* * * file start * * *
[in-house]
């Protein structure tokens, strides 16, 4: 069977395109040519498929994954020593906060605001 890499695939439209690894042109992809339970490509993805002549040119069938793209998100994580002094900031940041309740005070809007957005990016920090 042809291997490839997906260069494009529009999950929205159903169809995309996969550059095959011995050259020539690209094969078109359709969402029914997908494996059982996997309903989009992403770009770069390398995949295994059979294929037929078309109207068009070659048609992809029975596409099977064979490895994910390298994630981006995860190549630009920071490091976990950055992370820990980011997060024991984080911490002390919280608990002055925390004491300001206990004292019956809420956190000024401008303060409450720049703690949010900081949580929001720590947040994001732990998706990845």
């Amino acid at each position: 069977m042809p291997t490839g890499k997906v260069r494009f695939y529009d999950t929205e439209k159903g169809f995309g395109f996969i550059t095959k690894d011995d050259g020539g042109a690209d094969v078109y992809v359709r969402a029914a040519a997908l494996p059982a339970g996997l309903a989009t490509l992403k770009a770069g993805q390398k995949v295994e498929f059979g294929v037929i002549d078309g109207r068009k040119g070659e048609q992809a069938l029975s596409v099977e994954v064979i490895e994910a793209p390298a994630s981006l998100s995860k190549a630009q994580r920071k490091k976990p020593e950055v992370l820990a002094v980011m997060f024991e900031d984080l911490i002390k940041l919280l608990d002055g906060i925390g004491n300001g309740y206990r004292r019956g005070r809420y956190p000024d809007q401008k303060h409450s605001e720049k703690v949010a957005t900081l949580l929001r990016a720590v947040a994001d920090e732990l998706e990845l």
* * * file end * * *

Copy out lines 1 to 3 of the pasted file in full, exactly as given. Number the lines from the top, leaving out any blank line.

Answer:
[in-house]
């Protein structure tokens, strides 16, 4: 069977395109040519498929994954020593906060605001 890499695939439209690894042109992809339970490509993805002549040119069938793209998100994580002094900031940041309740005070809007957005990016920090 042809291997490839997906260069494009529009999950929205159903169809995309996969550059095959011995050259020539690209094969078109359709969402029914997908494996059982996997309903989009992403770009770069390398995949295994059979294929037929078309109207068009070659048609992809029975596409099977064979490895994910390298994630981006995860190549630009920071490091976990950055992370820990980011997060024991984080911490002390919280608990002055925390004491300001206990004292019956809420956190000024401008303060409450720049703690949010900081949580929001720590947040994001732990998706990845």
């Amino acid at each position: 069977m042809p291997t490839g890499k997906v260069r494009f695939y529009d999950t929205e439209k159903g169809f995309g395109f996969i550059t095959k690894d011995d050259g020539g042109a690209d094969v078109y992809v359709r969402a029914a040519a997908l494996p059982a339970g996997l309903a989009t490509l992403k770009a770069g993805q390398k995949v295994e498929f059979g294929v037929i002549d078309g109207r068009k040119g070659e048609q992809a069938l029975s596409v099977e994954v064979i490895e994910a793209p390298a994630s981006l998100s995860k190549a630009q994580r920071k490091k976990p020593e950055v992370l820990a002094v980011m997060f024991e900031d984080l911490i002390k940041l919280l608990d002055g906060i925390g004491n300001g309740y206990r004292r019956g005070r809420y956190p000024d809007q401008k303060h409450s605001e720049k703690v949010a957005t900081l949580l929001r990016a720590v947040a994001d920090e732990l998706e990845l």